Posted by: mrtweeds | September 15, 2009

the land of milk and honey

i’ve often said that i come from the land of milk and honey: my mother grew up on a dairy farm which her brother still runs, and my father has been a bee keeper off and on for my entire life.

see? milk and honey!

i know, i’m very clever and brilliant.

anyway, the beautiful brick farm house which my mother grew up in and in which my uncle still resides has been undergoing some pretty impressive renovations lately. new windows led to new window casings which led to discovering that the entire north face of the house was inexplicably not attached to the actual house. somehow the brick had separated itself from the interior wooden walls and was just balanced there, leading to even more renovations involving removing the entire wall, brick by brick, and rebuilding it.

which is pretty impressive.

but what makes it even more impressive is the fact that when they started to remove the bricks, they found this:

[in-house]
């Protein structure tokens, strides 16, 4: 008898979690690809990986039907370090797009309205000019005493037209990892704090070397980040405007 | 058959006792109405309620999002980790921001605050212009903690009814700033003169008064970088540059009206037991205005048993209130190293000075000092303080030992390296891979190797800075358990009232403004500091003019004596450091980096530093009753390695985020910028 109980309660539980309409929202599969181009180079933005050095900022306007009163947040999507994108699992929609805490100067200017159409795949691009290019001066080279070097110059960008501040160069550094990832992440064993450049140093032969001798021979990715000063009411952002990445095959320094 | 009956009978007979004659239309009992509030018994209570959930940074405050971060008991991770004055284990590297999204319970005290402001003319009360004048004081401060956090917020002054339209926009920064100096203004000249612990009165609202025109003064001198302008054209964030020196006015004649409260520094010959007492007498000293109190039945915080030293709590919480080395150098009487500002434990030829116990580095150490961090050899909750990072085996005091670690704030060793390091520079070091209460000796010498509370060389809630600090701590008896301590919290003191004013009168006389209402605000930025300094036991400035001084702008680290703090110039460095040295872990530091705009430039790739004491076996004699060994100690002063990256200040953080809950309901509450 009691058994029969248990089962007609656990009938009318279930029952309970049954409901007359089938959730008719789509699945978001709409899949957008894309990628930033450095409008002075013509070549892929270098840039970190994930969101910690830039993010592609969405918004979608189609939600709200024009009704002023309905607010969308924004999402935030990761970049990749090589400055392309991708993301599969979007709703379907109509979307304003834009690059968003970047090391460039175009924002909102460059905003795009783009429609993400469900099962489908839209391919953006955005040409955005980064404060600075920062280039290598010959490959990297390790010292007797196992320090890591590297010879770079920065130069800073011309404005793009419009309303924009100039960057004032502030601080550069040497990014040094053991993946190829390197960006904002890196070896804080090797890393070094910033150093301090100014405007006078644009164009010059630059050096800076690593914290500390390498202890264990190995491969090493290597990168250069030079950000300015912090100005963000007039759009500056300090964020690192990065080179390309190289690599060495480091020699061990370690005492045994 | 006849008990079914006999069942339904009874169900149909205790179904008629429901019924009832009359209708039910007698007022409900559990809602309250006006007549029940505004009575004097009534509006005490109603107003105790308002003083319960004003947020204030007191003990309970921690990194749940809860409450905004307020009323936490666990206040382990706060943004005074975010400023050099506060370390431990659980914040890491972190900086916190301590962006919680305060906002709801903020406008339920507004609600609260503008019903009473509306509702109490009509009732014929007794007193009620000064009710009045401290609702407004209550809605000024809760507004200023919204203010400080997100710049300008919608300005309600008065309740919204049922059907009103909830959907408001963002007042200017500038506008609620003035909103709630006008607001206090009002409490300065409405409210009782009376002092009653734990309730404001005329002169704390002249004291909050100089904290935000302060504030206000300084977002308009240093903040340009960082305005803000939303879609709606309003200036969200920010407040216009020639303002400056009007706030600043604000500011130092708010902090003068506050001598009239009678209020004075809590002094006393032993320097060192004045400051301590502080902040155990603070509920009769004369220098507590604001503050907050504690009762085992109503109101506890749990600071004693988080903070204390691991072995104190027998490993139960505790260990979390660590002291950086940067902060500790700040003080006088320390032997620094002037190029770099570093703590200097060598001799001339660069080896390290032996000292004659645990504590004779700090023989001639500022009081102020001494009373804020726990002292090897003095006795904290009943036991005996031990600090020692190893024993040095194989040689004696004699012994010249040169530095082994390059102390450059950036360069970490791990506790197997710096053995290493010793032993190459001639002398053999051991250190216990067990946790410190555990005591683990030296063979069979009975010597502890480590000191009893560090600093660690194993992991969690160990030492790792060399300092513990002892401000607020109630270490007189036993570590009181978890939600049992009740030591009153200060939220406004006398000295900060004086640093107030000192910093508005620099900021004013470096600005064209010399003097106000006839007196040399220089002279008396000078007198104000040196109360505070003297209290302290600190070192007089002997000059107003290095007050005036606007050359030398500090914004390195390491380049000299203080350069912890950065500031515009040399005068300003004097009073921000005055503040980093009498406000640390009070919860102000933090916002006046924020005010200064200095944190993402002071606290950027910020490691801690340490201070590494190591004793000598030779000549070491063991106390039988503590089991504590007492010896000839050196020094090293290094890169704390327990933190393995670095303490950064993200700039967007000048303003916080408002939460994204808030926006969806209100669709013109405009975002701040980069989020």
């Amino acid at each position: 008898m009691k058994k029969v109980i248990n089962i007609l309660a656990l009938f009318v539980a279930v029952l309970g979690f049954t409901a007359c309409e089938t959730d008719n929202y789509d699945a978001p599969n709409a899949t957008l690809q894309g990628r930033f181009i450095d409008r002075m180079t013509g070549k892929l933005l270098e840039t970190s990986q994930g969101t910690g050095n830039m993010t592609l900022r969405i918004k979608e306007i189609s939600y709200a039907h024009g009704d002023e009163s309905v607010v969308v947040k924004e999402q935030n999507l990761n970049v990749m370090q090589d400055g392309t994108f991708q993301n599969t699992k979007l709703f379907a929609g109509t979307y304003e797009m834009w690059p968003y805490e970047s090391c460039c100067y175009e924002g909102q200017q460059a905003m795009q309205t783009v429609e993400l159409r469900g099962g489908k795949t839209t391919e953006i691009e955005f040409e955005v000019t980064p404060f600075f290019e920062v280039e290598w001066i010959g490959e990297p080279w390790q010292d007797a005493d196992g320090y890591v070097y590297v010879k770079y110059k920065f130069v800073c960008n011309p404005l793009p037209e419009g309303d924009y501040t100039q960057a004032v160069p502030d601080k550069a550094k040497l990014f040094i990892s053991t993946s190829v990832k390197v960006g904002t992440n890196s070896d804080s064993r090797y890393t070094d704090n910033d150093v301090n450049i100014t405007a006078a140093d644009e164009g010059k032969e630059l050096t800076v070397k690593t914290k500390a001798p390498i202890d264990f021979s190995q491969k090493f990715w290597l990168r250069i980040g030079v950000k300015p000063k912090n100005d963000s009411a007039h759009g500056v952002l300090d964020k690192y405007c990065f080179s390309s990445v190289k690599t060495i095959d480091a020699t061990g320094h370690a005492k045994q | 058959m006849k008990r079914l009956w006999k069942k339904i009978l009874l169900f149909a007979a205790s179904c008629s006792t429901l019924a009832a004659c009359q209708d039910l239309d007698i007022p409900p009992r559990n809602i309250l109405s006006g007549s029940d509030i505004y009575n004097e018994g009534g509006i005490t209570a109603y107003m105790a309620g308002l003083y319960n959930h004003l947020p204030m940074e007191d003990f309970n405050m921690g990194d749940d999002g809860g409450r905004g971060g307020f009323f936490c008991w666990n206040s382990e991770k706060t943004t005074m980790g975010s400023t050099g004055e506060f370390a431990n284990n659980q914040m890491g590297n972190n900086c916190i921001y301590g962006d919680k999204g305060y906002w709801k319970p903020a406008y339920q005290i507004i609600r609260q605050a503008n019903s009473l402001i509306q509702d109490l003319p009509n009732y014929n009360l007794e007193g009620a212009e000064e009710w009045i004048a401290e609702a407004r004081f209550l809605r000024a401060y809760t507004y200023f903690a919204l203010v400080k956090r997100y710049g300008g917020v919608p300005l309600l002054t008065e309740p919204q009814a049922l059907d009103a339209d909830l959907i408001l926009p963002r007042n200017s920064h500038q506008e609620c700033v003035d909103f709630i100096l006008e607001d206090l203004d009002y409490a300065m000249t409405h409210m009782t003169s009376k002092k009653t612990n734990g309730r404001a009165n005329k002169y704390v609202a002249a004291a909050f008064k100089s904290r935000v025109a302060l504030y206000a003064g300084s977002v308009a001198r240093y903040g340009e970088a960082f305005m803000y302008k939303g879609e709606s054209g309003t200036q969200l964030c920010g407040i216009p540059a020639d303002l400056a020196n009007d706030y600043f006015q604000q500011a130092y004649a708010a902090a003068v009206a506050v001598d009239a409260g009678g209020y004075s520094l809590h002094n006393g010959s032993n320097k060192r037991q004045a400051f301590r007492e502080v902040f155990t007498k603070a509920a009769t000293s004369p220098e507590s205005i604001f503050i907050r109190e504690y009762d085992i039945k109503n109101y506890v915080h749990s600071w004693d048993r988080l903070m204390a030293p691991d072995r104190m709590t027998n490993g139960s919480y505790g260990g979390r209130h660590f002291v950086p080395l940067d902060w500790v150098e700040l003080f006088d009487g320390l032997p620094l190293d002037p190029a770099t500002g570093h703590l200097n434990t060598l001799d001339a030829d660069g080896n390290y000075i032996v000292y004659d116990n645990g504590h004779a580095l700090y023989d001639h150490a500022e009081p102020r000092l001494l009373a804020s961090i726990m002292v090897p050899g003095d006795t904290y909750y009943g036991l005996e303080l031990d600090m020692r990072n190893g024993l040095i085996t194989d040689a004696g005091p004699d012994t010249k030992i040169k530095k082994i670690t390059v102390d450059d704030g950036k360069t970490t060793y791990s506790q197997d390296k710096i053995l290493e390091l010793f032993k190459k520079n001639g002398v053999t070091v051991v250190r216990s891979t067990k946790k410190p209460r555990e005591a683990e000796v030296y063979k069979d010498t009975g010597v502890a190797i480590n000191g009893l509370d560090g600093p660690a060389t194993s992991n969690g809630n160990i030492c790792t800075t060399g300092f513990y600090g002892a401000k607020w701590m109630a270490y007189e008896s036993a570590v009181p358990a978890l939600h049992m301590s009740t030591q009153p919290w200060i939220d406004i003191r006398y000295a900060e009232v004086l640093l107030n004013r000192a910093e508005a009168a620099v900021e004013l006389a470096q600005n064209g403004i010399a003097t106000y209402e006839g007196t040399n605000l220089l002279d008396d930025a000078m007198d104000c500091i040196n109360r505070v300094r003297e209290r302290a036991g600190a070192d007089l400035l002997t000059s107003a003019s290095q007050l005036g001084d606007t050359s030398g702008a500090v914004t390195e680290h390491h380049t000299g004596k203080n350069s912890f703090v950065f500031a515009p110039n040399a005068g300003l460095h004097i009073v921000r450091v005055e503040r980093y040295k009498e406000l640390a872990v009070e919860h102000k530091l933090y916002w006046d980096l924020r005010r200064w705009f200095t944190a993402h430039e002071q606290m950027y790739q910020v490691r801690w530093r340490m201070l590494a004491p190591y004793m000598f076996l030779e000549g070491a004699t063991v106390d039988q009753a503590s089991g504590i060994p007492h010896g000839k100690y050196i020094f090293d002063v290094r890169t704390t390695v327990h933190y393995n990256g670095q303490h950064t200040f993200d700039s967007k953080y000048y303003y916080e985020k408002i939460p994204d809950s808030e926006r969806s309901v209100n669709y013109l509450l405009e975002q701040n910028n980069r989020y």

what's this

yep.

honey bees had been residing in the walls. quite comfortably, it seems, as my mother tells me that they’ve known that there were “some” bees in that wall ever since she can remember.

so, my father the beekeeper, headed over this weekend to see if there were any bees or honey he could collect.

cut

i’m fairly certain this was not exactly what the carpenters were expecting when they signed on for this job, but they were troopers and bravely soldiered on.

when they started to cut out the wooden exterior, they had no idea what they might find between the boards and the interior lathe and plaster, but i feel fairly confident in saying that they did not expect to find this:

thumbs up

they found bees.

which yes, they did expect.

but what they didn’t expect was quite the amount of bees.

we've got bees

i mean, there were a lot of bees.

and did i mention honey?

bees interior

because there was that too.

by all reports the honeycomb took up a space approximately 4 feet by 2 feet,  and was 8 inches deep, yielding probably a bit over 100 lbs of honey.

which is pretty much unheard of.

both the bees and honey were safely removed in pails, garbage bags, and other containers to my parents’, where they are now residing in real live hives and settling in to their new home… hopefully to survive the winter and turn into a mega-hive providing honey for years to come.

and thus peace in the land of milk and honey was restored.

*photographs courtesy of my father, because there’s no way i was getting near this.

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Responses

  1. Whaaaaaa???? That is so crazy!!!

  2. Wow! The house is “COVERED IN BEES!” Thank you Mr. Izzard

  3. wow…that’s a lot of honey…and bees


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